A value-based work strategy helps ensure that clinicians’ valuable time and energy is being used most effectively. By adopting the right enabling technologies, clinicians’ time can be shifted away from tasks like looking for equipment, and refocused on providing engaged care at the bedside. Other benefits include enhanced patient-clinician communication, timely care and better outcomes.
Clinician time and energy is extremely valuable—and that’s why it’s so important that it’s used efficiently to provide excellent patient care.
Clinicians are saturated with operational issues such as searching for equipment and searching for clean beds. By using enabling technology, such as real time location services and automating the patient placement process, the task load is reduced and they can focus on the clinical needs of patients.
Effective organizational patient flow positively impacts staff satisfaction, as well as the overall patient experience and their satisfaction.
UAB Medicine in Birmingham, Ala. is a 1,157-bed academic medical center that manages 50,000 annual admissions, 130 surgeries a day across 57 OR suites, as well as 300 ED visits each day. Brittany Lindsey, UAB Medicine’s Director of Patient Flow, joins us on this episode of Patient Flow Podcast to discuss how UAB developed a strategic patient flow plan and centralized patient placement center to address their capacity challenges.
The three success factors to a successful roll-out.
How to organize an effective daily patient flow huddle.
Encouraging buy-in to the new way of doing things.
*P.S. UAB was recently featured in the 4th edition of our “Patient Flow Quarterly” publication. Click here to download your copy today!*
Value-based care provides improved outcomes at the same or reduced costs—and in order to achieve those outcomes, a high level of process reliability is essential. This is done through a combination of people, technology, equipment, supplies and process that leads to consistency—and an environment where it’s possible to deliver highly reliable outcomes.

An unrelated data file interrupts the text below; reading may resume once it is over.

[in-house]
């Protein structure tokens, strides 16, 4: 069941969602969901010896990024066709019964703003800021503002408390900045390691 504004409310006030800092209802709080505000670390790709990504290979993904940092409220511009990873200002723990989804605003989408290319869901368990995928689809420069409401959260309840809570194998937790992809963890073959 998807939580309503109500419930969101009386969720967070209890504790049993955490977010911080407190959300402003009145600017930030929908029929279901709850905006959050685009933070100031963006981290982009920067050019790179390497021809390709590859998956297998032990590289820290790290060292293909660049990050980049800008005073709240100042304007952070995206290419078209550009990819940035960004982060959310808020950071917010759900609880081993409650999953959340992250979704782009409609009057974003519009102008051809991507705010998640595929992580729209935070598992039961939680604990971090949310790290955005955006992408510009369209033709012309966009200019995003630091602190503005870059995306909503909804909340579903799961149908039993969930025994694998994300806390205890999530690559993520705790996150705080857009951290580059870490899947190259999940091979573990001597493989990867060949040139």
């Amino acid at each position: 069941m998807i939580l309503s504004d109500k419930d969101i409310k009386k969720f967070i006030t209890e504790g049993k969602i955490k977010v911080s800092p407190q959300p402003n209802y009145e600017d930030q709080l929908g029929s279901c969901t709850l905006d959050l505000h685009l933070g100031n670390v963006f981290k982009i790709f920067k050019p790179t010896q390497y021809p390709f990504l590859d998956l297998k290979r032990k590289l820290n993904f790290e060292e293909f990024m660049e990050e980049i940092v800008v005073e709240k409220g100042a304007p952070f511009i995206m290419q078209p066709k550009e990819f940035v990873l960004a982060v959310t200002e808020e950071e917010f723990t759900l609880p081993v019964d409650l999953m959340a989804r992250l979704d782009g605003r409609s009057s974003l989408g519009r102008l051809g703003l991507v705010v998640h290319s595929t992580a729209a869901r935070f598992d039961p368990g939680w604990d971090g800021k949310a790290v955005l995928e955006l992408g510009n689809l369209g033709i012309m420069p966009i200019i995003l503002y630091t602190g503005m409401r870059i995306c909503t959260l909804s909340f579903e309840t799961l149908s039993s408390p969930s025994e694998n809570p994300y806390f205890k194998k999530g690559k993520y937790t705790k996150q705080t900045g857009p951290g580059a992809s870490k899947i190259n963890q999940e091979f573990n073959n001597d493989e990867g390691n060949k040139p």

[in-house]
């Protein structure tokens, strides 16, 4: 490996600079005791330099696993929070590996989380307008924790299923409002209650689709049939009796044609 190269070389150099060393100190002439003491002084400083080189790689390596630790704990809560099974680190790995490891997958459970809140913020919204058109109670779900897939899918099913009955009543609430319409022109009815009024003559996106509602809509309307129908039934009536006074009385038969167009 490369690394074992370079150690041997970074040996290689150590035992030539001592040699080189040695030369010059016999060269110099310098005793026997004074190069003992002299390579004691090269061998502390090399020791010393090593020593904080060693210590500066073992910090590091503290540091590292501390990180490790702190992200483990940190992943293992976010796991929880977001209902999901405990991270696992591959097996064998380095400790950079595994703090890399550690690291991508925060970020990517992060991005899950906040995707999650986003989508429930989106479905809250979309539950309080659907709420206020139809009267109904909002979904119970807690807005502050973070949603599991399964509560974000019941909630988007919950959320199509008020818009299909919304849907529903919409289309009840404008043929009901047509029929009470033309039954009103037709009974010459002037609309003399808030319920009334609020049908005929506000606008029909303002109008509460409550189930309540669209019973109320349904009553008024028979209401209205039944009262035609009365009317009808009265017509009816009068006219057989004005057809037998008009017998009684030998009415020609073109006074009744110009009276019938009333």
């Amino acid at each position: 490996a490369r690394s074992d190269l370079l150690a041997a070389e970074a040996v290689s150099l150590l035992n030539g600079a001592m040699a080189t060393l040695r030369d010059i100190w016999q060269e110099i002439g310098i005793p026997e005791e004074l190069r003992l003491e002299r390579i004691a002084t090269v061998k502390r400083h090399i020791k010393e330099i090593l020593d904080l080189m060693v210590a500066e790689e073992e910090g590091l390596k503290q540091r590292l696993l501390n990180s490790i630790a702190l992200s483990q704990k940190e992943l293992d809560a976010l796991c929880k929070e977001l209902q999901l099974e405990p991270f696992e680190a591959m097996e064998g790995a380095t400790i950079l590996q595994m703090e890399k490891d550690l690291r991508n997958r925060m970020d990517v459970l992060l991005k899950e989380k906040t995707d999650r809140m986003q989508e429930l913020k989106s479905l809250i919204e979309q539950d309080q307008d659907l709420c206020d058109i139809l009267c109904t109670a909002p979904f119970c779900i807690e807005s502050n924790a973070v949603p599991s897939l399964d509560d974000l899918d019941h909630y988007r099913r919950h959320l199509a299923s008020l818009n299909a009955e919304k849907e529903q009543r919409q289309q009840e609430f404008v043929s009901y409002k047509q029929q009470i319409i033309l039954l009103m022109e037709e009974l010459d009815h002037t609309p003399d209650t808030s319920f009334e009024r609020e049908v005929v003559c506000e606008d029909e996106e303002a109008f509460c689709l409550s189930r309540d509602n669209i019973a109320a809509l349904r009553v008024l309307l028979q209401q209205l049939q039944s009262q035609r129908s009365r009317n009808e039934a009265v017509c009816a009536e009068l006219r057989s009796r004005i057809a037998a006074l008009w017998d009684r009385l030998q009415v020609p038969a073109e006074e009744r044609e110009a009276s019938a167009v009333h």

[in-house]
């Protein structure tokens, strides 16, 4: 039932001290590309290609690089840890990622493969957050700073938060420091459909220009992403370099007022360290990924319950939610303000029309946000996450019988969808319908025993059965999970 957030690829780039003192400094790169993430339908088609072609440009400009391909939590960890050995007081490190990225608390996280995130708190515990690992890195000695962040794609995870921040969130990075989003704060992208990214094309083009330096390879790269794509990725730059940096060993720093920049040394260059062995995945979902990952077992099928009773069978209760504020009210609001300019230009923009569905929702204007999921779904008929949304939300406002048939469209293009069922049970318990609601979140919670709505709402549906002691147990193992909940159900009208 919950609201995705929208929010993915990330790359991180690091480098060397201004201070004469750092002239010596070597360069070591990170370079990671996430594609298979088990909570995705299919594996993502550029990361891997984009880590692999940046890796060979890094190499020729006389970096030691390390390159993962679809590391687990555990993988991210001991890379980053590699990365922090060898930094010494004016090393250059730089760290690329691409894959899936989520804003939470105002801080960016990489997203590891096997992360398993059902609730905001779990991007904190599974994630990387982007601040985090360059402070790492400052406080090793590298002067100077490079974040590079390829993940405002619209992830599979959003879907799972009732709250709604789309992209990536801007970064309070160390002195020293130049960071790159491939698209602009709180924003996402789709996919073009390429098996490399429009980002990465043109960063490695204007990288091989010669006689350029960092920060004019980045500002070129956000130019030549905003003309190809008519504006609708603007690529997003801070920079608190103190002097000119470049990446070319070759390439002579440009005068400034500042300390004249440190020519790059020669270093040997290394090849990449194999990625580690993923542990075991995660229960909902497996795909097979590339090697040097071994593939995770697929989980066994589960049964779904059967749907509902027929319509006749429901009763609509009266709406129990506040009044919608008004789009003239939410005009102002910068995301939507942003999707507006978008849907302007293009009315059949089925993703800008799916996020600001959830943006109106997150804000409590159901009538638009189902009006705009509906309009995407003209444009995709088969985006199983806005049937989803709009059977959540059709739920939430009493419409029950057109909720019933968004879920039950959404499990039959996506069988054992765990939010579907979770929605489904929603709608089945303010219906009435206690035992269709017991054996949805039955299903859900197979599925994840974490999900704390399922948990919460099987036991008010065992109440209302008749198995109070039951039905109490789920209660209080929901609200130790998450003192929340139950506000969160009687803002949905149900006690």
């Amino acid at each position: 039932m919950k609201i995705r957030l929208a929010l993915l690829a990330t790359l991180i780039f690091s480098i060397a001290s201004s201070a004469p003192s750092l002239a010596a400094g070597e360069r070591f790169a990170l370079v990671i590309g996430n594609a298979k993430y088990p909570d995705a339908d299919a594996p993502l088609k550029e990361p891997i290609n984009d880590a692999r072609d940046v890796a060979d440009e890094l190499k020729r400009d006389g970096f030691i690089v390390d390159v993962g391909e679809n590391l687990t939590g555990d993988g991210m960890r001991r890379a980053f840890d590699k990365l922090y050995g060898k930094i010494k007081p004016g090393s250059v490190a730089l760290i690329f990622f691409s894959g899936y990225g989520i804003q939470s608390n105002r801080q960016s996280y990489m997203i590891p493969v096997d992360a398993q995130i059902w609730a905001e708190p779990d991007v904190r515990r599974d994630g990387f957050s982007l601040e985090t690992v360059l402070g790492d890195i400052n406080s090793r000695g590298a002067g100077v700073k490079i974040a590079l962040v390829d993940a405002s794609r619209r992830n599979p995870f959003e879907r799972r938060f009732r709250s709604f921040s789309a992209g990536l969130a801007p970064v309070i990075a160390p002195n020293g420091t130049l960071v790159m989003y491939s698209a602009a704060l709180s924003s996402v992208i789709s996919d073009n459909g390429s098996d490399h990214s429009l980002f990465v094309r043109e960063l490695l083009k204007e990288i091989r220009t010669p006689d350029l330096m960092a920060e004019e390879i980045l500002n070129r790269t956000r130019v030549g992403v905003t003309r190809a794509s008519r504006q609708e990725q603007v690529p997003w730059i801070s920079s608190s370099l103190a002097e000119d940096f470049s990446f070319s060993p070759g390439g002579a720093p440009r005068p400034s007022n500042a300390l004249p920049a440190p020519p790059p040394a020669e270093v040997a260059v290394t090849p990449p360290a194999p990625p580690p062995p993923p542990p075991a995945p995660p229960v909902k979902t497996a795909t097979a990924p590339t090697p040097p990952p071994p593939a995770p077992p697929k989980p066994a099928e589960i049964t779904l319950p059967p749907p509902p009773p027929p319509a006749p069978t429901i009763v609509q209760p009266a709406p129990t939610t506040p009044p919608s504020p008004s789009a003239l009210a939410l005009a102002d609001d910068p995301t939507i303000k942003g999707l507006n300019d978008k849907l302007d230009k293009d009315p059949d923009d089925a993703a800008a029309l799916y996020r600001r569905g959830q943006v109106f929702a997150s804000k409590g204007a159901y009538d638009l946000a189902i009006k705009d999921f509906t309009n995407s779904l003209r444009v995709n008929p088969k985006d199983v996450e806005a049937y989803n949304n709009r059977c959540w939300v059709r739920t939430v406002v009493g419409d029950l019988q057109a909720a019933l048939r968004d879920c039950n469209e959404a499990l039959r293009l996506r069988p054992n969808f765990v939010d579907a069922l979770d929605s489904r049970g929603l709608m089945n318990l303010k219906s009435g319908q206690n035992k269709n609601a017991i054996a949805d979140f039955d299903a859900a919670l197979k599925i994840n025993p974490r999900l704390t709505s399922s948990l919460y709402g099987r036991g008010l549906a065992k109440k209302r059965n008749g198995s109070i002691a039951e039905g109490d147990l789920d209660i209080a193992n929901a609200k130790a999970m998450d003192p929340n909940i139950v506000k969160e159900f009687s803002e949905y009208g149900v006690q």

Spend some time today with Scott Newton, DNP, RN, MHA, EMT-P, Vice President of Care Model Solutions at TeleTracking—and a patient flow expert with 25 years of clinical experience who will share his experience with this care model and how to achieve positive outcomes at your organization.
McLeod Health is a seven hospital system with 931 acute licensed beds serving more than one million people in Florence County, SC. In the latest episode of Patient Flow Podcast, Lee Wallace, a former EMT and the Director of Patient Flow, shares how the health system has used rapid improvement events to positively impact their patient flow strategy. Lee also discusses how:
Prioritizing patient discharges is critical to creating capacity for new patients.
Precision patient placement is leading to dramatic decreases in the number of internal patient transfers.
Physicians are now speaking the same language as nurses, nurses are speaking the same language as case managers, and case managers are speaking the same language as both.
TeleTracking is pleased to bring you the Patient Flow Podcast. Here you’ll find insightful conversations with the leading experts in patient flow and a focus on the best practices that drive successful outcomes—helping ensure patients across the healthcare continuum get the right care, in the right place, at the right time.